Help me to grow in love and understanding
of Your Word.
May the Holy Scriptures be my fortress and guide.

May the Lord bless us,
protect us from all evil
and bring us to everlasting life.

Posted in LENT 2019, LENTEN THOUGHTS, MORNING Prayers, QUOTES - J R R Tolkien and MORE, QUOTES on the CROSS of CHRIST

Lenten Thoughts – 9 March – Do not leave Him alone

Lenten Thoughts – 9 March – Saturday after Ash Wednesday

“The enormity of the fact that Christ has, on our behalf, already taken the most extreme punishment upon Himself, should move us, not to leave Him isolated.
It should also inspire us to rejoice that another has taken our place in representing sin before God – for not to rejoice at that, would be a further enormity.
Instead of leaving Him alone, we should be moved to enter into His suffering for us, doing together with Him, what little we can do, to atone for the world’s sin!”

Hans Urs von Balthasar

“Light of the World”


instead-of-leaving-him-alone-hans-urs-sat after ash-wed 9 march 2019.jpg

Posted in IGNATIAN/JESUIT SJ- Reflections, Jesuit Saints and more, LENT, MORNING Prayers, QUOTES of the SAINTS, QUOTES on DEATH, QUOTES on ETERNAL LIFE, The LAST THINGS

Lenten Reflection – 14 March 2018 – – Wednesday of the 4th Week of Lent

Lenten Reflection – 14 March 2018 – Wednesday of the 4th Week of Lent

Isaiah 49:8-15, Psalms 145:8-9, 13-14, 17-18, John 5:17-30

Isaiah 49:13 – “For the Lord has comforted his people and will have compassion on his afflicted.”

John 5:28-29 – “…. for the hour is coming when all who are in the tombs will hear his voice 29 and come forth, those who have done good, to the resurrection of life, and those who have done evil, to the resurrection of judgement.”

As we approach the end of the Lenten journey, the tone becomes darker and we can feel the crises approaching.
Today’s first reading is a lovely one, Israel’s God promising that all is going to be well “I shall answer you” and “they shall find food on all the bare places.”   And there is a beautiful image of God as mother, utterly incapable of forgetting Israel.   Notice however, that Israel is feeling forgotten, they are hungry and thirsty and in desolate places and in darkness.

These dark tones return in today’s gospel, which continues from yesterday.   Jesus here lays His cards on the table and states plainly and simply, His intimate relationship with the One whom He calls Father and precisely because of who He is – He incurs now the homicidal wrath of His opponents.

We need to be clear this Lent, NOW and forever, about who we think Jesus is – and KNOW that what we believe, will bring the same response – hostility, ire, persecution even hatred!   For it is literally – it is very important to be aware of this – a matter of life and death!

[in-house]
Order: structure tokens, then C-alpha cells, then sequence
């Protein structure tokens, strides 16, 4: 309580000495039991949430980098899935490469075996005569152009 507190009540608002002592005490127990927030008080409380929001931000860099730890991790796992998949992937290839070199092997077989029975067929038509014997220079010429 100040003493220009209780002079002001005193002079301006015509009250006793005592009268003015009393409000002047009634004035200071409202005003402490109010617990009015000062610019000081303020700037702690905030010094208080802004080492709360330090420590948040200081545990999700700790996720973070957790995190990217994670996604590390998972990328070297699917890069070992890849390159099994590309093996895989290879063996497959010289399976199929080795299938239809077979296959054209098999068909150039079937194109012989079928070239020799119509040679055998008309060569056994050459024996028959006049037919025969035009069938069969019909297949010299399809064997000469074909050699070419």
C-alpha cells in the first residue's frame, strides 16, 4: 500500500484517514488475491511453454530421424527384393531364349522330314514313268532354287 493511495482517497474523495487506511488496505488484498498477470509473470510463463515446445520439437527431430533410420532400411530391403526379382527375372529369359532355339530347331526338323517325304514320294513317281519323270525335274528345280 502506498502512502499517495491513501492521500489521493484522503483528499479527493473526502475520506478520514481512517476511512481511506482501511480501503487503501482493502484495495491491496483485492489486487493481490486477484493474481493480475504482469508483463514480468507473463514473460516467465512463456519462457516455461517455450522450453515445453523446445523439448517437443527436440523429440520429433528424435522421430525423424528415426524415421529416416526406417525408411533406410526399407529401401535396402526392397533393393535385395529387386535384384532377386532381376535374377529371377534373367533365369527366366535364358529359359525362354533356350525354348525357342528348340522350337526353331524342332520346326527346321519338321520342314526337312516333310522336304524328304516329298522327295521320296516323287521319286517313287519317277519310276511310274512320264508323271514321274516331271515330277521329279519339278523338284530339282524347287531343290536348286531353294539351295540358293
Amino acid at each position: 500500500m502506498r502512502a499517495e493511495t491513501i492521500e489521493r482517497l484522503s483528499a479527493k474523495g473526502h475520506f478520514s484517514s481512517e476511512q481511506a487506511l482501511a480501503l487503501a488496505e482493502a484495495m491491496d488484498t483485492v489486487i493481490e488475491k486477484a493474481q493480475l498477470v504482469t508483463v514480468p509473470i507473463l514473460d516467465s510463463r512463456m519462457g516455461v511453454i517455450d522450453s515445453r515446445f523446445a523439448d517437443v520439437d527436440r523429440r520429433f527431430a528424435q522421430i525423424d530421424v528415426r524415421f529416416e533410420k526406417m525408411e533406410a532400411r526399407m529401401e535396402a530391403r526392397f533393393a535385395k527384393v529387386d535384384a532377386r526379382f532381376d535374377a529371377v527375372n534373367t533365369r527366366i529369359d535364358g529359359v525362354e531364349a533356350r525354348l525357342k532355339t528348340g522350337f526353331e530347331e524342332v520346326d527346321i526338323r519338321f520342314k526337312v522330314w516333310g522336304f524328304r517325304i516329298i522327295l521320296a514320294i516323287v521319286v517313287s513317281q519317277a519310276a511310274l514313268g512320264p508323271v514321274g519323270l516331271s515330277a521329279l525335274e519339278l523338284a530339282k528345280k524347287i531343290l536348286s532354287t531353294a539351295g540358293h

But, “the one who hears my word and believes the One who sent me, has eternal life”. There is Resurrection here but there is also first death.

We must choose our sides NOW!   Now is the time!…(Fr Nicholas King SJ – Reflections for Lent)

Am I ready?
Have I chosen my side?
Am I prepared?

“There was once a good Trappist Father, who was trembling all over at perceiving the approach of death.   Someone said to him, “Father, of what then are you afraid?”   “Of the judgement of God,” he said. “Ah! if you dread the judgement–you who have done so much penance, you who love God so much, who have been so long preparing for death–what will become of me?”

See, my children, to die well we must live well;  to live well, we must seriously examine ourselves:  every evening think over what we have done during the day; at the end of each week review what we have done during the week;  at the end of each month review what we have done during the month;  at the end of the year, what we have done during the year.   By this means, my children, we cannot fail to correct ourselves and to become fervent Christians in a short time.   Then, when death comes, we are quite ready; we are happy to go to Heaven.”St John Vianney (1786-1859) lenten reflection - wed of the 4th week - 14 march 2018

I have nothing, O my Saviour and my God!

I have nothing, O my Saviour and my God!
I have nothing which can be pleasing unto Thee;
I can do nothing,
I am nothing
but I have a heart
and this is enough for me.
Health, honour and life itself
may be taken from me
but no man can rob me of my heart.
I have a heart and with this heart I can love Thee,
O my Saviour Jesus, worthy of all adoration!
And with this heart,
it is my determination to love You